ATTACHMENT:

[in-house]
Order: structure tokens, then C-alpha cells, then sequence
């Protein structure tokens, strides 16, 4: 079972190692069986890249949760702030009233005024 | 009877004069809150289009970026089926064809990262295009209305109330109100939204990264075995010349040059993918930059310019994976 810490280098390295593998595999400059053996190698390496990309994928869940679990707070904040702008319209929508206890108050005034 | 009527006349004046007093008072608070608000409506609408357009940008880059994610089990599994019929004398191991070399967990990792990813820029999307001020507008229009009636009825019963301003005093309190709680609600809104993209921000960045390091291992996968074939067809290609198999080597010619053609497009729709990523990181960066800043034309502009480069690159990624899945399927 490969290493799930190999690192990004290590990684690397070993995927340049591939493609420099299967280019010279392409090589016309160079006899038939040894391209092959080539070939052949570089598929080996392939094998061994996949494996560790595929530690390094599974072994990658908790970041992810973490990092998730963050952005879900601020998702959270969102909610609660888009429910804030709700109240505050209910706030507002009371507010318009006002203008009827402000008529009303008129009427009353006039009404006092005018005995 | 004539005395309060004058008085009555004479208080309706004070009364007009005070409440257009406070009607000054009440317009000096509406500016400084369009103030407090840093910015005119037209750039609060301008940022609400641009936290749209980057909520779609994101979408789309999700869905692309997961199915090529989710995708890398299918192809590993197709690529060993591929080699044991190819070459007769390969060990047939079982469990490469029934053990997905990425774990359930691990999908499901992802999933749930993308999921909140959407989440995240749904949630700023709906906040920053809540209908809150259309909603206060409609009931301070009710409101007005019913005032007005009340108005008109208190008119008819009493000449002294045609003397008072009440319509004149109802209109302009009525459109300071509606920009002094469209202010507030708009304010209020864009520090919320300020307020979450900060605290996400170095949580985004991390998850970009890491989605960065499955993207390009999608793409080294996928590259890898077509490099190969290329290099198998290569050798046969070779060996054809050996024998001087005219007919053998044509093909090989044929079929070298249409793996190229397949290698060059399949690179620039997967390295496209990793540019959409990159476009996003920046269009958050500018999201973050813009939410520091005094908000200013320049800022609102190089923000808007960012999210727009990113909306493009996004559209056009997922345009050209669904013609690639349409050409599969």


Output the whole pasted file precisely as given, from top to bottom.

[in-house]
Order: structure tokens, then C-alpha cells, then sequence
């Protein structure tokens, strides 16, 4: 079972190692069986890249949760702030009233005024 | 009877004069809150289009970026089926064809990262295009209305109330109100939204990264075995010349040059993918930059310019994976 810490280098390295593998595999400059053996190698390496990309994928869940679990707070904040702008319209929508206890108050005034 | 009527006349004046007093008072608070608000409506609408357009940008880059994610089990599994019929004398191991070399967990990792990813820029999307001020507008229009009636009825019963301003005093309190709680609600809104993209921000960045390091291992996968074939067809290609198999080597010619053609497009729709990523990181960066800043034309502009480069690159990624899945399927 490969290493799930190999690192990004290590990684690397070993995927340049591939493609420099299967280019010279392409090589016309160079006899038939040894391209092959080539070939052949570089598929080996392939094998061994996949494996560790595929530690390094599974072994990658908790970041992810973490990092998730963050952005879900601020998702959270969102909610609660888009429910804030709700109240505050209910706030507002009371507010318009006002203008009827402000008529009303008129009427009353006039009404006092005018005995 | 004539005395309060004058008085009555004479208080309706004070009364007009005070409440257009406070009607000054009440317009000096509406500016400084369009103030407090840093910015005119037209750039609060301008940022609400641009936290749209980057909520779609994101979408789309999700869905692309997961199915090529989710995708890398299918192809590993197709690529060993591929080699044991190819070459007769390969060990047939079982469990490469029934053990997905990425774990359930691990999908499901992802999933749930993308999921909140959407989440995240749904949630700023709906906040920053809540209908809150259309909603206060409609009931301070009710409101007005019913005032007005009340108005008109208190008119008819009493000449002294045609003397008072009440319509004149109802209109302009009525459109300071509606920009002094469209202010507030708009304010209020864009520090919320300020307020979450900060605290996400170095949580985004991390998850970009890491989605960065499955993207390009999608793409080294996928590259890898077509490099190969290329290099198998290569050798046969070779060996054809050996024998001087005219007919053998044509093909090989044929079929070298249409793996190229397949290698060059399949690179620039997967390295496209990793540019959409990159476009996003920046269009958050500018999201973050813009939410520091005094908000200013320049800022609102190089923000808007960012999210727009990113909306493009996004559209056009997922345009050209669904013609690639349409050409599969």